I am often overwhelmed with the thought that this is a waste of time and that I’m ploughing the effort in for very little return which, even then, will be years away yet. Opposite to this is that I often get a nagging voice in my head when I’m trying to sit and read or play video games saying that I haven’t done enough to get a script writing gig yet. Whilst I’m glad I’ve got a few different things at various stages of development I’m still concerned that this is a scattergun approach with absolutely no structure to it at all. As a result of this is often hard to concentrate on writing anything because it involves shutting real life out for a while.
There are ideas there, it’s just finding them between the static.
I am 33 years old and quite often I feel I’m spending my life waiting for other people to say ‘Yes’.
Sometimes the quiet moments are the worst. My email to Option 1 stating that I was ready to go with rewrites has remained unanswered after a few days. I’m not hitting the switch on it just yet but the current hanging in stasis is annoying. I mailed Option 2 back to let her know about the situation, hoping not to waste her time on a project I’ve already taken up with somebody else. I received a very apologetic one back saying she was really busy lately. I did tell her a small detail of another script I’ll be working on soon (details will follow in this blog in the near future) and she wanted to be kept posted.
So I sit in the difficult position of having more of a response from the person NOT making my film. Perhaps this will change in the next few days but I pressed ahead today with another rewrite, making Ian a stealing bastard yet family man. It involves a one sided phone conversation which I’ve tried to keep short and sweet as I’m never very sure of that kind of thing on screen. It makes more sense this way as Ian takes on the coin toss because he’s arrogant not because he’s desperate. It reads far better.
I’m hanging onto this rewrite just now to see if Option 1 gets back in touch. If not then we go to Plan B.
I never quite got around to sending that email to Holland.
Having more than one option open to you to take a script forward is a very strange situation to be in as a writer. Usually I feel grateful that one person is reading something I’ve written and considering it worthwhile of their attention but to have three people in the running for The Salesman’s Gamble has left me in the rather strange set of circumstances of choosing one and rejecting the other two.
I receive an email from Option 1 the other night basically saying that he wants to take it further, has some ideas that he wants to suggest, wants to still retain my vision of the story but feels he needs a commitment from me to move it forward. I can see his side of the deal perfectly and how this represents the make or break time. I’ve stalled him enough but I had a good reason. Option 3 on the list was Alphabet Pictures based in Holland, the company who made ‘Robotics’. Obviously this felt like a natural fit as I’ve worked with them before with fantastic results but the last email I had from them contained feedback about the script and a link to a short film made with a similar story. It didn’t feel like they were for taking this one on and, as I said before, I have another young director wanting to take the project on but needing an answer either way very soon.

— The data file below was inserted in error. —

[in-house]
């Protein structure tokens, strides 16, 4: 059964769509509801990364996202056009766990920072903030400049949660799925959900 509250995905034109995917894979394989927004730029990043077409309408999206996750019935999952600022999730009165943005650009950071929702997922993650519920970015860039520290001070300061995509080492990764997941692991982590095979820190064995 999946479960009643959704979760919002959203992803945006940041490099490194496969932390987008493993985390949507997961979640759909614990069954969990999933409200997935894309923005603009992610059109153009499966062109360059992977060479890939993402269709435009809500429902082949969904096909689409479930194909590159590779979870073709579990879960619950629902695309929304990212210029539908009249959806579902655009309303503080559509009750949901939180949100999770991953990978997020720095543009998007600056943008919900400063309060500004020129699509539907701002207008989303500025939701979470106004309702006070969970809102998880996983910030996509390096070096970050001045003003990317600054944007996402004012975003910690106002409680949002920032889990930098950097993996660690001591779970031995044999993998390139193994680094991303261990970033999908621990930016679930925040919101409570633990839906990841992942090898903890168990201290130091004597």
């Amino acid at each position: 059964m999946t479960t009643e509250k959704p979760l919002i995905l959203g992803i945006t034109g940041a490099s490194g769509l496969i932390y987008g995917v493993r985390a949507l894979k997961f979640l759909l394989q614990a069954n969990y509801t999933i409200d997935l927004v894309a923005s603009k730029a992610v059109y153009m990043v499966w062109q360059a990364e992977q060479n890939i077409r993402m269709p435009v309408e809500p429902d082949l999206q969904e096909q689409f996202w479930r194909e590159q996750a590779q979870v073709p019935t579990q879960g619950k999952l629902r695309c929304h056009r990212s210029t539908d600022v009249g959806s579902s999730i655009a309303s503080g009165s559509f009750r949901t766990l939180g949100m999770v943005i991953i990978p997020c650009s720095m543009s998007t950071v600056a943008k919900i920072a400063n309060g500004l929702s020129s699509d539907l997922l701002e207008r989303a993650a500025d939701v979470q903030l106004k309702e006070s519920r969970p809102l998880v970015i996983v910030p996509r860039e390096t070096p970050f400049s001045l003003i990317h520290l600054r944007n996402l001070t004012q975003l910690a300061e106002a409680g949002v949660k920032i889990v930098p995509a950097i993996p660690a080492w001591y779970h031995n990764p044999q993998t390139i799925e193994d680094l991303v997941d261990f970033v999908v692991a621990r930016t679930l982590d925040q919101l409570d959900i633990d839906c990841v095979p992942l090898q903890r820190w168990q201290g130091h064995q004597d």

Option 2 was another first time director who had to be prompted to ask if she had read the first version of the script. The reply mention she had been busy but,upon waiting for two weeks after the second version was sent, I have yet to hear anything else from her. Whilst it may well be the case that she is busy it’s still an annoyance to have a sudden cut in communication. If it truly is the case that she doesn’t like it and doesn’t want to make it then a simple email back stating as such would work wonders. I’ve sent her a message thanking her for her time so far.
With all this taken into consideration I’ve gone with Option 1 because he was the only one with a concrete idea on moving forward. It’s a vex to have to write back to Alphabet and wish them well, especially with Cannes just round the corner. The gut feeling I have though is that I need to expand my horizons as a writer by working with different people and gaining different perspectives. It’s taken many years to actually get to the point when I can show my writing to producers and directors with some level of confidence, now it’s time to concentrate on working with these people to improve.